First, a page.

CPHA Local Health Department Employees Budget Report (February 10, 1998), and cover memorandum from the DHMH Budget Management Office, (February 13, 1998) (“1998 CPHA-LHD Budget Report”). Consequently, the report recommended that the Administration obtain an opinion from the Attorney General “to determine if local health departments are units of State government for purposes of budgetary disclosure” under SFP, § 7-121. Id.

This is not the first question of its kind about local health departments. In 71 Opinions of the Attorney General 128 (1986), Attorney General Sachs concluded that, “for purposes of collection of . . . debts, local health departments are units of the State.”Id. The Attorney General cautioned, however, “that this conclusion cannot be regarded as determinative of the status of local health departments in other contexts.” Id. at 1.

II Funding of Salaries and Other Administrative Costs for Officers and Employees of Local Health Departments
Local health departments (“LHDs”) currently employ approximately 4000 State employees, consisting of both regular employees (those with position identification numbers) and contractual employees; of these, more than 700 are paid exclusively through general funds.[2] General funds come to the State without restrictions on their use and, therefore, can be allocated to programs solely at the State’s discretion. The approximately 3,300 remaining positions are funded by resources derived from one or more restricted funding streams (for example, federal grants.) 1998 CPHA-LHD Budget Report.

The majority of State employees employed at LHDs are paid from State appropriations derived from a combination of State funds and local matching funds. These local matching funds are provided to the State by its subdivisions to ensure the distribution of State appropriations, because under § 2-303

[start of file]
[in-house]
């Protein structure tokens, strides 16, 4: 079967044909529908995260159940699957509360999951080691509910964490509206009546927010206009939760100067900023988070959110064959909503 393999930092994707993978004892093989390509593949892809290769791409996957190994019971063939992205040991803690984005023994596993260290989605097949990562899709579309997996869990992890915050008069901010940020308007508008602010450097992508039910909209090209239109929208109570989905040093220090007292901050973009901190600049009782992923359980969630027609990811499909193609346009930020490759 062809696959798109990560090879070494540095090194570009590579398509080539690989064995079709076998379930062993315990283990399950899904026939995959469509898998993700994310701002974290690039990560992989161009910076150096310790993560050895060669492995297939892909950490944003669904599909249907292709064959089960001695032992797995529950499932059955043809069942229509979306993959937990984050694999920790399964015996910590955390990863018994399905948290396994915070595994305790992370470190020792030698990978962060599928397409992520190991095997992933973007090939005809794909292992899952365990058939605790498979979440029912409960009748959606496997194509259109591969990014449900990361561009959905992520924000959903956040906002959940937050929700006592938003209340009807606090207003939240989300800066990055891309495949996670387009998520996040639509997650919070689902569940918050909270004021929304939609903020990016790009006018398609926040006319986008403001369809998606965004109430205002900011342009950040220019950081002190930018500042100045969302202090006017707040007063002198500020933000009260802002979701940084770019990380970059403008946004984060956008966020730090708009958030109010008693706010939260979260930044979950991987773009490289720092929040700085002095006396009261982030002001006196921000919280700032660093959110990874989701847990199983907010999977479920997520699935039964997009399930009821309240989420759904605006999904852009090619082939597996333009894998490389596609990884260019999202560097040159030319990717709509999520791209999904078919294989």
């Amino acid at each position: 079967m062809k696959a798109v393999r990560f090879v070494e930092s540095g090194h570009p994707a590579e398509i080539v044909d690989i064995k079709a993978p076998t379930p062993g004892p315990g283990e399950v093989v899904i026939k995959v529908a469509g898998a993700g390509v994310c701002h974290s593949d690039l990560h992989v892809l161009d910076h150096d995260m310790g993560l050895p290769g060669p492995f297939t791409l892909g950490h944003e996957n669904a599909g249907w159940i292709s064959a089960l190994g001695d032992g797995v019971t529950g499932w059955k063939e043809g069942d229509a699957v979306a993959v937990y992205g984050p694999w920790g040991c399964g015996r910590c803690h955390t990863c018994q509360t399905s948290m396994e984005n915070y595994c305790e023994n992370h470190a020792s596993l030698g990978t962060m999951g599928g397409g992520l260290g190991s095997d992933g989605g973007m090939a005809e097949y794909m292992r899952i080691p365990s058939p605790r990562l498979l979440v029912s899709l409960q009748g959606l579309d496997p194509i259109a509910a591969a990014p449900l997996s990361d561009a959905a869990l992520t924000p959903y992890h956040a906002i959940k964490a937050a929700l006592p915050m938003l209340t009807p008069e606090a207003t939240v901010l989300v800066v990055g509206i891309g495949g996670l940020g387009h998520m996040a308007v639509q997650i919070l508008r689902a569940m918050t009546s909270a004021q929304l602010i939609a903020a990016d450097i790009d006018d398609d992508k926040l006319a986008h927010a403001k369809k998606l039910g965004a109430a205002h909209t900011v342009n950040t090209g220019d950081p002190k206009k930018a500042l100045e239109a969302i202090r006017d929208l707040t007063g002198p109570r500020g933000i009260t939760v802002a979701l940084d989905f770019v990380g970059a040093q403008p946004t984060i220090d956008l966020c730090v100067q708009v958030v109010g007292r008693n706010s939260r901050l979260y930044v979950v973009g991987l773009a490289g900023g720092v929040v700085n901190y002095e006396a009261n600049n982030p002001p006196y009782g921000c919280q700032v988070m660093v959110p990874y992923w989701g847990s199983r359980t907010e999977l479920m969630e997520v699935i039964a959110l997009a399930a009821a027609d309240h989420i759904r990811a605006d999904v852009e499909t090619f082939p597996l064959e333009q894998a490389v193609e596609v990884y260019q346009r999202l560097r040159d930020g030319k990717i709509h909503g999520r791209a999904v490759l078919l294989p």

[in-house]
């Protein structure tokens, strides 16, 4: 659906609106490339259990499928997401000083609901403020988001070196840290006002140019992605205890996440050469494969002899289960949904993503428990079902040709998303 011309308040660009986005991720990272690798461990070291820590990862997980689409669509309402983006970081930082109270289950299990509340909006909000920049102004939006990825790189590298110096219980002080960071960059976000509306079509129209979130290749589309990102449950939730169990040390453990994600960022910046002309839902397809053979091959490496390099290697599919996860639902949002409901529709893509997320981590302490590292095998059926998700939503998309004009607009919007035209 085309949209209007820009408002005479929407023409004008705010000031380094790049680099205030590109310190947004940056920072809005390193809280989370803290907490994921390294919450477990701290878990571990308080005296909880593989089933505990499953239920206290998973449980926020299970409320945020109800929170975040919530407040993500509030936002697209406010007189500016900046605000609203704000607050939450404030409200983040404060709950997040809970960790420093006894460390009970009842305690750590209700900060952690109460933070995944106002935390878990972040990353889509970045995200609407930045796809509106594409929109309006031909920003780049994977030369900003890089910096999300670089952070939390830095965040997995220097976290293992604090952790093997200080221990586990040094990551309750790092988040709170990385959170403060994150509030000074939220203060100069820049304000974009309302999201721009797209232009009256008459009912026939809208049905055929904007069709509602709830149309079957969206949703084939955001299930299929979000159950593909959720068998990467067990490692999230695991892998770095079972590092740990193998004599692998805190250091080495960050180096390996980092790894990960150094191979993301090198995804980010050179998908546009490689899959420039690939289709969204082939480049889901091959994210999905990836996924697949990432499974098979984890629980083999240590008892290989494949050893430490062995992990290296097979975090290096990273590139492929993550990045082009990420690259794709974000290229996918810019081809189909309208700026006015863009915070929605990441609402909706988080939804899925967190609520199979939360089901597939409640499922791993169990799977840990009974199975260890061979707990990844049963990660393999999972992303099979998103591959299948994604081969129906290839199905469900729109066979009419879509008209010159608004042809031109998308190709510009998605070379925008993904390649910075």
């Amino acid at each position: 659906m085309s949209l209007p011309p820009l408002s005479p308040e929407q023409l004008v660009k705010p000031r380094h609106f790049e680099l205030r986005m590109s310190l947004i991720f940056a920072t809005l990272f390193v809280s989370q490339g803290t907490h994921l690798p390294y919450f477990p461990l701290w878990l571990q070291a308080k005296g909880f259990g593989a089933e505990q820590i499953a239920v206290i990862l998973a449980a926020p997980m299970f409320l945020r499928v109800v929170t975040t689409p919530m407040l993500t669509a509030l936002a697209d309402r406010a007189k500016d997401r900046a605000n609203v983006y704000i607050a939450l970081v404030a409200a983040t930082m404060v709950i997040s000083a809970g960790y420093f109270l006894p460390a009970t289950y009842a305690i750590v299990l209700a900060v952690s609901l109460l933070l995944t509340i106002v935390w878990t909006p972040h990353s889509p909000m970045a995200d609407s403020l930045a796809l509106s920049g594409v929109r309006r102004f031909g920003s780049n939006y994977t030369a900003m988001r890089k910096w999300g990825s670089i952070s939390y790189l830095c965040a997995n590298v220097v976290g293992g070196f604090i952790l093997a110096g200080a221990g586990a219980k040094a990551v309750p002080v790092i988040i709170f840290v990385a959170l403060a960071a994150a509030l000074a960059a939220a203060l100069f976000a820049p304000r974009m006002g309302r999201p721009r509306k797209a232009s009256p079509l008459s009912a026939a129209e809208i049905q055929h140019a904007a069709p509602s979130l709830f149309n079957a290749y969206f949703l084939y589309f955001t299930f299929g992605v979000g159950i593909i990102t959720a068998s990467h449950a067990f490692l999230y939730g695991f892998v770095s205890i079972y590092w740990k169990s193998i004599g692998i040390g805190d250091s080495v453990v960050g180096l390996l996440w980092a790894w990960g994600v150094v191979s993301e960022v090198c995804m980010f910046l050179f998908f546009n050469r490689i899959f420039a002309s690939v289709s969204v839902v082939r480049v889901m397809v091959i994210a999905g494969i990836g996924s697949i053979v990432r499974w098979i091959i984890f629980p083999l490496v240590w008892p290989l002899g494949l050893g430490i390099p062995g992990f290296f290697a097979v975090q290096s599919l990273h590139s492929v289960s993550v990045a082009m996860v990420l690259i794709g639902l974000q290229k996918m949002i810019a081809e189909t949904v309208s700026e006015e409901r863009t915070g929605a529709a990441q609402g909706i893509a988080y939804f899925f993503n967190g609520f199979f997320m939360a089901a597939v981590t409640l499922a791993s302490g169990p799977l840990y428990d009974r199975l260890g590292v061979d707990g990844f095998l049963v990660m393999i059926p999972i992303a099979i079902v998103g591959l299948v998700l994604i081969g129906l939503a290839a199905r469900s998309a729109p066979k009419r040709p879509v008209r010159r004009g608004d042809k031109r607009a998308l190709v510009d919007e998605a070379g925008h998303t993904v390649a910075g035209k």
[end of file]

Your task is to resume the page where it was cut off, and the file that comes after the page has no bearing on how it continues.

of the Health-General (“HG”) Article, a local match of State appropriations is a condition of any distribution to a subdivision. These local matching funds are thus included by the Governor in the State budget “for local health services, exclusive of special fund and federal appropriations. . . .” HG, § 2-302(a).[3]

These appropriations of State and local matching funds “shall be used for programs, including related administrative expenses,” that focus on six major categories of public health services provided through LHDs. HG, § 2-304. The statutory term “administrative expenses” surely includes wages and salaries, but the law does not provide, for example, a specific and uniform State/local funding ratio for the salaries of State employees of LHDs.[4] Moreover, for each LHD public health program that employs one or more State employees, the funding ratio for the salary of each such State employee is subject to continual change throughout each fiscal year, depending on the program served by that employee and the relative proportions of State and local funds appropriated and expended under each funding category or program listed in HG, § 2-304. See COMAR 10.04.01.07B (although each position is to be allocated to only one project, funding for a position may be split among several projects).

III Determination of Status As Unit of State Government
Whether an entity is a unit of State government for a particular purpose is not always a simple matter to determine. 71 Opinions of the Attorney General 128, 129 (1986). Thus, while the General Assembly has explicitly designated some entities as State agencies, the absence of an explicit legislative designation is not by itself determinative of an entity’s status.[5] Central Collection v. DLD, 112 Md. App. 502, 509 685 A.2d 873